“Hello Landlord” Online Tool Debuts
Provo—BYU Law, the University of Arizona James E. Rogers College of Law, and SixFifty, a subsidiary of the law firm Wilson Sonsini, today announced the release of Hello Landlord – a free web-based tool that helps tenants communicate with their landlords about issues that can lead to eviction. This nationwide resource is a result of a semester-long collaboration between BYU’s LawX Legal Design Lab and University of Arizona Law’s Innovation for Justice program, which shares a commitment to addressing pressing legal service issues with innovative products and solutions.
In 2016 more than 2 million people in the U.S. were evicted from their homes. Tucson is a top-25 evicting city according to Eviction Lab, with less than 20 percent of tenants appearing in eviction proceedings, 90 percent appearing without counsel and 96 percent of cases resulting in eviction judgments against tenants. Lack of legal representation is also an issue in Utah, with a 15:1 defendant-to-lawyer ratio in the state.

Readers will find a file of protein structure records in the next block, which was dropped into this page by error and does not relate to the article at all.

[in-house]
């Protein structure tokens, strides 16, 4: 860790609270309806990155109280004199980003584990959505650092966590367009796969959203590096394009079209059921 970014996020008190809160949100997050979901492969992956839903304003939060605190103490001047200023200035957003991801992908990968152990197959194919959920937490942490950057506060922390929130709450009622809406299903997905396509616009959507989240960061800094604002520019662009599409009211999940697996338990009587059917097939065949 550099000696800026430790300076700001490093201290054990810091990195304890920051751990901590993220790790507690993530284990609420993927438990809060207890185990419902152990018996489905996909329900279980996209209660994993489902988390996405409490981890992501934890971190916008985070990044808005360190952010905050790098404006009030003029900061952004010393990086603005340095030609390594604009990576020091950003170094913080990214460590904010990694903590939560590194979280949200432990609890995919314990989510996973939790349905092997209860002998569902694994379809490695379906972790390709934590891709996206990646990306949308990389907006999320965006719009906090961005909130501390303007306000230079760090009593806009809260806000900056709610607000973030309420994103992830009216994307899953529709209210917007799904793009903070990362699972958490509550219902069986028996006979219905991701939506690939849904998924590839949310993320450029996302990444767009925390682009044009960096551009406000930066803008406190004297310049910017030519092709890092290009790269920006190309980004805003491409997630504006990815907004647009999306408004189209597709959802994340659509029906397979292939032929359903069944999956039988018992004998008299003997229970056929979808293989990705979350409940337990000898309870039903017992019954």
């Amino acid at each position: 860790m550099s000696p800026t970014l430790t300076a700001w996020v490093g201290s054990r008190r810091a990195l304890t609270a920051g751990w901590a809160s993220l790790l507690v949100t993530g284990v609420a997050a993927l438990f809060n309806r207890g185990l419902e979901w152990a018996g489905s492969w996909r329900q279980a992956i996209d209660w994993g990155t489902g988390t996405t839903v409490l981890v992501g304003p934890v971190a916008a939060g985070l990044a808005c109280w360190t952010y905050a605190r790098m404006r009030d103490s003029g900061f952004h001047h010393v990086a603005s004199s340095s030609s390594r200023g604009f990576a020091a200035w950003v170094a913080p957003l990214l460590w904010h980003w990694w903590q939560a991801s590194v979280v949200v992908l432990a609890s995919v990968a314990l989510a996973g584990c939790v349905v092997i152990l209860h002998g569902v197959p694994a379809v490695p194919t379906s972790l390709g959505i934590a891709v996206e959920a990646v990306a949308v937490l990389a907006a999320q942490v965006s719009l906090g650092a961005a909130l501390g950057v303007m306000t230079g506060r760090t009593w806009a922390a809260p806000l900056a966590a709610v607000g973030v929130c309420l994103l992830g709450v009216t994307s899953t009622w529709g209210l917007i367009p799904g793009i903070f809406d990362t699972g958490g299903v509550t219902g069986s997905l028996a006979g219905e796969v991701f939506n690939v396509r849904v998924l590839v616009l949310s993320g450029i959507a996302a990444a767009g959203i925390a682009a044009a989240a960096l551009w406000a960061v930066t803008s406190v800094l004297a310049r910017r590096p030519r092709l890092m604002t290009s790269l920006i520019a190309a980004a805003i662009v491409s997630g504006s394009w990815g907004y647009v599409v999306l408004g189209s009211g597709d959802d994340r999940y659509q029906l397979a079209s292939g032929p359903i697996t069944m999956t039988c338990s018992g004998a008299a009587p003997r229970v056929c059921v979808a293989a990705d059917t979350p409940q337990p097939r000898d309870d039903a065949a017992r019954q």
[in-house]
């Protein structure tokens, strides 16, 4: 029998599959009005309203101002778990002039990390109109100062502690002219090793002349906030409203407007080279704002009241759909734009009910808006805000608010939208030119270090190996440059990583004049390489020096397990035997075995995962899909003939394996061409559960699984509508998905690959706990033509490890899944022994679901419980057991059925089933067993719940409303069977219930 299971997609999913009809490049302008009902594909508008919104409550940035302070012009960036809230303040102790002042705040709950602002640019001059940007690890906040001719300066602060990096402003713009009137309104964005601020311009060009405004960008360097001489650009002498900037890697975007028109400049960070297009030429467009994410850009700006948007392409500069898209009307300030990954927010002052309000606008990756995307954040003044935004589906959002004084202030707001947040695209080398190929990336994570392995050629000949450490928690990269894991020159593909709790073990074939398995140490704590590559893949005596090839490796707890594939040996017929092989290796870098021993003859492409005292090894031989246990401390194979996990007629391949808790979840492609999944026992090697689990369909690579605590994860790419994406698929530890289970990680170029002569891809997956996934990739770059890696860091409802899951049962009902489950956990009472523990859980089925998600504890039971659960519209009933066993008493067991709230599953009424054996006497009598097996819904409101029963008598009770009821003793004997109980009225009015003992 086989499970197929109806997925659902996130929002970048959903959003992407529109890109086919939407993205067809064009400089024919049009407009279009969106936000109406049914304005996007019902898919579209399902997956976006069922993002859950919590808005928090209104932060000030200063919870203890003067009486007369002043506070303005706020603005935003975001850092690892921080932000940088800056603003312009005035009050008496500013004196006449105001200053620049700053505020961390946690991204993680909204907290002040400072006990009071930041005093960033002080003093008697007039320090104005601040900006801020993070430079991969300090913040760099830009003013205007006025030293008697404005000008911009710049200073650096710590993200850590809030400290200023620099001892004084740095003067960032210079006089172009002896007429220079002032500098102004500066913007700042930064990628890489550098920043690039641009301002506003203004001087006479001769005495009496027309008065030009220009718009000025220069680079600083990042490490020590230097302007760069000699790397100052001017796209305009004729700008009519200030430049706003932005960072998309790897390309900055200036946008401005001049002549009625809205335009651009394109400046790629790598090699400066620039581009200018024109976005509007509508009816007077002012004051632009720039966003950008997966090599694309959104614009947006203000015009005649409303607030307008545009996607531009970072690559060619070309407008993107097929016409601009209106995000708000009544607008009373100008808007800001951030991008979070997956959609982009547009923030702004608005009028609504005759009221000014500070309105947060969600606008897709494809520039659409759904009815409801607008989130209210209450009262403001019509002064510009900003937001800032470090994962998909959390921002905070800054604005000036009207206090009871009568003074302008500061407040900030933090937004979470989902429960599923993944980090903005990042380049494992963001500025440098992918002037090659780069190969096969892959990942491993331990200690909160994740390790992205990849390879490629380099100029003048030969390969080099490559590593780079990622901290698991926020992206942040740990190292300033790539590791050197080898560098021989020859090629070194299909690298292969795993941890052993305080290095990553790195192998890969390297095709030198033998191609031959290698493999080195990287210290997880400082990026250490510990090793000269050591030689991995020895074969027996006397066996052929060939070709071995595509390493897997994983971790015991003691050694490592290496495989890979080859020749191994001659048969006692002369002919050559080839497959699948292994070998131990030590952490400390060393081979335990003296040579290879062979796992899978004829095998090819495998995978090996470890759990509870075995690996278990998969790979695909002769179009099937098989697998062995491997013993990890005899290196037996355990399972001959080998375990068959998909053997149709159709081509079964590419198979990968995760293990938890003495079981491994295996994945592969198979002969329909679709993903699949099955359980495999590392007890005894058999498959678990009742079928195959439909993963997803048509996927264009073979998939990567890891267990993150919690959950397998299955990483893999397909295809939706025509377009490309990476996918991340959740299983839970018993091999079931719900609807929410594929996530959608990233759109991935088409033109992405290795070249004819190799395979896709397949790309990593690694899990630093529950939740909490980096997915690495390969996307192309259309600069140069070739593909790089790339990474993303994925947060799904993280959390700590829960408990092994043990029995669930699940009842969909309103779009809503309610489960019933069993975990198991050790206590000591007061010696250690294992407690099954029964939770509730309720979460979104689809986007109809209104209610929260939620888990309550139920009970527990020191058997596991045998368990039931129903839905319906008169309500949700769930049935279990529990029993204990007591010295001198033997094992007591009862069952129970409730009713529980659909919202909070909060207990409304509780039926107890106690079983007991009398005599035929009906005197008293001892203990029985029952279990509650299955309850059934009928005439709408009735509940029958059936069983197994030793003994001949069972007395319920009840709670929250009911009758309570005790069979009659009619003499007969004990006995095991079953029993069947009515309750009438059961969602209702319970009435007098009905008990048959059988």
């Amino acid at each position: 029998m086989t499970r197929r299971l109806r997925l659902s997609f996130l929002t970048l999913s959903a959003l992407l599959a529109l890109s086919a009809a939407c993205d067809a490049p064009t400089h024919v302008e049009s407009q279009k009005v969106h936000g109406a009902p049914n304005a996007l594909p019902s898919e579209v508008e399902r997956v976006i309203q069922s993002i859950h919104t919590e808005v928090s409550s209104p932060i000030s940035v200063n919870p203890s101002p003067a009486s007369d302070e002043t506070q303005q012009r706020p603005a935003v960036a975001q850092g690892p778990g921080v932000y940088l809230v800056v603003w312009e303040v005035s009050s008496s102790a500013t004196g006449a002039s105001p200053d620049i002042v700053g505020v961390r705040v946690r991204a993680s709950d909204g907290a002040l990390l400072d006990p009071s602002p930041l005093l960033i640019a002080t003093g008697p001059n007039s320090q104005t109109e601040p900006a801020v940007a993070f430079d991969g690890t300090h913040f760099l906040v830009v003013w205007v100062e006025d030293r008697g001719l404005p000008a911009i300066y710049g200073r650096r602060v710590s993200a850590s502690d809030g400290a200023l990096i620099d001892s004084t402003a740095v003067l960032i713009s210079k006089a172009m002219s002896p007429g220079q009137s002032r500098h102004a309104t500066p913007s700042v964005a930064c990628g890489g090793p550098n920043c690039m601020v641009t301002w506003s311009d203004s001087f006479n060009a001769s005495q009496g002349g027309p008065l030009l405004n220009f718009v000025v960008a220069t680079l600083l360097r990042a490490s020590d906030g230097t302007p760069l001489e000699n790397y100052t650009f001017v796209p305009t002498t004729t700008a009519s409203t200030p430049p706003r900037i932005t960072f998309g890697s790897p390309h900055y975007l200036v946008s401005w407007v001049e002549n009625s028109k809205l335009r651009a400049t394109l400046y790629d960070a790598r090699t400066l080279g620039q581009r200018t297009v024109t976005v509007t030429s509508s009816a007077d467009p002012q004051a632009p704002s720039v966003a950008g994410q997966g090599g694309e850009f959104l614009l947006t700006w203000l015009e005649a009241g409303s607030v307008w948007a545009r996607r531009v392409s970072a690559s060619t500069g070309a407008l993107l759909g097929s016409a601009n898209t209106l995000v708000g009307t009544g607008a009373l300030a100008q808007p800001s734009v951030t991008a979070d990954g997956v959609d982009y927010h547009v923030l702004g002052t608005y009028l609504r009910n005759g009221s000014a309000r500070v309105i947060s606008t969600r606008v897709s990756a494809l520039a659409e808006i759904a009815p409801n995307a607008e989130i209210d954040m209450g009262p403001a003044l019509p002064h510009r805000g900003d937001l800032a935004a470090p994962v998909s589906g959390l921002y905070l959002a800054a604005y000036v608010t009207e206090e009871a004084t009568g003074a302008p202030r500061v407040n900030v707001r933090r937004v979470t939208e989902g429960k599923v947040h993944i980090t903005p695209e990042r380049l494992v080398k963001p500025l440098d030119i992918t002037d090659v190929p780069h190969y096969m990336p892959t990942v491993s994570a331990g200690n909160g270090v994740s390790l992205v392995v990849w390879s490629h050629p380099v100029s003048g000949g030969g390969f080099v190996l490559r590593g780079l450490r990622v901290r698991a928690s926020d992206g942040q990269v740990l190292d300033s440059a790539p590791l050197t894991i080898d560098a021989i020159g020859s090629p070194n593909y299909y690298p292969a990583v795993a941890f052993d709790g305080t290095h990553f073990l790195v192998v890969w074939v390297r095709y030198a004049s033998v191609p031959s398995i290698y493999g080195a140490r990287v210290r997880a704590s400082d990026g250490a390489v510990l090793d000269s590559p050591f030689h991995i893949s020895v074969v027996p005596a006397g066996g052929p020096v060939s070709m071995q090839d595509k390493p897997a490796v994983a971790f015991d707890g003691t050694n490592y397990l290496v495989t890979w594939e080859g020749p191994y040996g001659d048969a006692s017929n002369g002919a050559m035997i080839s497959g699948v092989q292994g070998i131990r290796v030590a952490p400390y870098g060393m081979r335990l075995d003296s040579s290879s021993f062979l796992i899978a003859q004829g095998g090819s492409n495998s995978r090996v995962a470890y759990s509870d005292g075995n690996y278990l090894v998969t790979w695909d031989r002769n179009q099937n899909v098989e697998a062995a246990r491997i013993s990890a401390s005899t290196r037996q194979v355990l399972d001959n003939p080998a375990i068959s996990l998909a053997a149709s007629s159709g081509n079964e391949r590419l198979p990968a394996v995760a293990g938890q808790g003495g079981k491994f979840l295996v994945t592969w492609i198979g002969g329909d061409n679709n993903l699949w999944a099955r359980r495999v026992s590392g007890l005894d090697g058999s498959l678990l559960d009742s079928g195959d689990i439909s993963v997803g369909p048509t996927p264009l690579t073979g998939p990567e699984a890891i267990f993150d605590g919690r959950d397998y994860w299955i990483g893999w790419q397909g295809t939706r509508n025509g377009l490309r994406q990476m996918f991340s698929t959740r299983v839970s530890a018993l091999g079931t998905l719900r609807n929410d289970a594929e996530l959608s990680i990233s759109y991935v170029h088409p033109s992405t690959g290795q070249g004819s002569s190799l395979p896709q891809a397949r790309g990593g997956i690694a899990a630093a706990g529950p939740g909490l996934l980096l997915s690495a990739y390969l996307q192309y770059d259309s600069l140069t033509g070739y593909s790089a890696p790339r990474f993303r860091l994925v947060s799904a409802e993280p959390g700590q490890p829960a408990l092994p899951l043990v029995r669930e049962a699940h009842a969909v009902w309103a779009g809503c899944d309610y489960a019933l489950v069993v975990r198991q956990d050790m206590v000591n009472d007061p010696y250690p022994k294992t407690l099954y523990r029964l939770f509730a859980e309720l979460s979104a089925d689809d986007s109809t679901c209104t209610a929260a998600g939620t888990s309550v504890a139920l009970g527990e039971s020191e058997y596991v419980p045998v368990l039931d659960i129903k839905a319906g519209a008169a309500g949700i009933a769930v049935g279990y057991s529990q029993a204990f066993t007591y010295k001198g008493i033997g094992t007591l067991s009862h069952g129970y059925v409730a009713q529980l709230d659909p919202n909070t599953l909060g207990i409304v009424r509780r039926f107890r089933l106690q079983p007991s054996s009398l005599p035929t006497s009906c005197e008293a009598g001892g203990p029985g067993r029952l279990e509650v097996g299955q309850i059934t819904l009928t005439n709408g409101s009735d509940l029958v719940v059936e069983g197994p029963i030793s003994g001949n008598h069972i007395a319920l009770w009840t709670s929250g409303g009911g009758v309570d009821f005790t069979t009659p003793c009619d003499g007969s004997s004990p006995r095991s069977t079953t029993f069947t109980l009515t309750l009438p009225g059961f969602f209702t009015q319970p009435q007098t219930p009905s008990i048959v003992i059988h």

Hello Landlord is available for free at www.hellolandlord.org with English and Spanish language options for tenants to generate a letter about a missed rental payment or a problem with their rental. Developed by the BYU and UA students, and built on SixFifty’s automation platform, it features simple, guided questions such as “what is your landlord’s first name?” and “why can’t you pay rent?” The software then generates a letter that clearly and respectfully explains the tenant’s situation and proposes a solution. Nearly 90 percent of the landlords who have previewed the tool said they would be willing to work with the tenant to resolve the problem if they received a similar letter.
“As we train the next generation of lawyers, we want to instill the notion that going to court is not always the solution,” said Kimball D. Parker, LawX director and president of SixFifty. “When it comes to evictions, the adage ‘an ounce of prevention is worth a pound of cure’ certainly applies. We found that most landlords don’t want to evict tenants and are receptive to working with those who proactively reach out. The collaboration with the University of Arizona and SixFifty has resulted in an online de-escalation tool that has the potential to help anyone who has missed rent or is experiencing an issue with the condition of their rental avoid legal problems.”